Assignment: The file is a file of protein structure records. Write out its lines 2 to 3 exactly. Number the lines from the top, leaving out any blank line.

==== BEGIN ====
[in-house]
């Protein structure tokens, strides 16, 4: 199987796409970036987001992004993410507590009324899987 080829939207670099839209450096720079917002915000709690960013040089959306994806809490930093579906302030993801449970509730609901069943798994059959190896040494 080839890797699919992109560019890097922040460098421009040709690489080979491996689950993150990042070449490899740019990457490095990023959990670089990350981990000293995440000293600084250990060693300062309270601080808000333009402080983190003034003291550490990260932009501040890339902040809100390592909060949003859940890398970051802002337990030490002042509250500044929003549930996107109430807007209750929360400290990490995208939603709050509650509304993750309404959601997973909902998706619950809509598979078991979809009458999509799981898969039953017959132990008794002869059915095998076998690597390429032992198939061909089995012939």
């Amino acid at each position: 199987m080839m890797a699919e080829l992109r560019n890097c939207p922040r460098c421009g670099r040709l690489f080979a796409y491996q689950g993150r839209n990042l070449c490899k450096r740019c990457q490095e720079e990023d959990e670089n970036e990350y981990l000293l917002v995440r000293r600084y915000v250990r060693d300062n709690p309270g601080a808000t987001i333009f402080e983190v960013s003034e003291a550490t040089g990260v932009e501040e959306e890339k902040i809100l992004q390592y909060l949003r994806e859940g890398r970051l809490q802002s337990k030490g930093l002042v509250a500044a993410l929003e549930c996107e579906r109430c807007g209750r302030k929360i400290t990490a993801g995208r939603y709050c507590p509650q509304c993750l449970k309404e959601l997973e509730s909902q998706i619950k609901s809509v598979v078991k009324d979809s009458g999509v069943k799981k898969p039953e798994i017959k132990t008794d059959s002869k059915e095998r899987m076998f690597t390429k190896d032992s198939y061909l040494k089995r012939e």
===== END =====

């Protein structure tokens, strides 16, 4: 199987796409970036987001992004993410507590009324899987 080829939207670099839209450096720079917002915000709690960013040089959306994806809490930093579906302030993801449970509730609901069943798994059959190896040494 080839890797699919992109560019890097922040460098421009040709690489080979491996689950993150990042070449490899740019990457490095990023959990670089990350981990000293995440000293600084250990060693300062309270601080808000333009402080983190003034003291550490990260932009501040890339902040809100390592909060949003859940890398970051802002337990030490002042509250500044929003549930996107109430807007209750929360400290990490995208939603709050509650509304993750309404959601997973909902998706619950809509598979078991979809009458999509799981898969039953017959132990008794002869059915095998076998690597390429032992198939061909089995012939």
């Amino acid at each position: 199987m080839m890797a699919e080829l992109r560019n890097c939207p922040r460098c421009g670099r040709l690489f080979a796409y491996q689950g993150r839209n990042l070449c490899k450096r740019c990457q490095e720079e990023d959990e670089n970036e990350y981990l000293l917002v995440r000293r600084y915000v250990r060693d300062n709690p309270g601080a808000t987001i333009f402080e983190v960013s003034e003291a550490t040089g990260v932009e501040e959306e890339k902040i809100l992004q390592y909060l949003r994806e859940g890398r970051l809490q802002s337990k030490g930093l002042v509250a500044a993410l929003e549930c996107e579906r109430c807007g209750r302030k929360i400290t990490a993801g995208r939603y709050c507590p509650q509304c993750l449970k309404e959601l997973e509730s909902q998706i619950k609901s809509v598979v078991k009324d979809s009458g999509v069943k799981k898969p039953e798994i017959k132990t008794d059959s002869k059915e095998r899987m076998f690597t390429k190896d032992s198939y061909l040494k089995r012939e």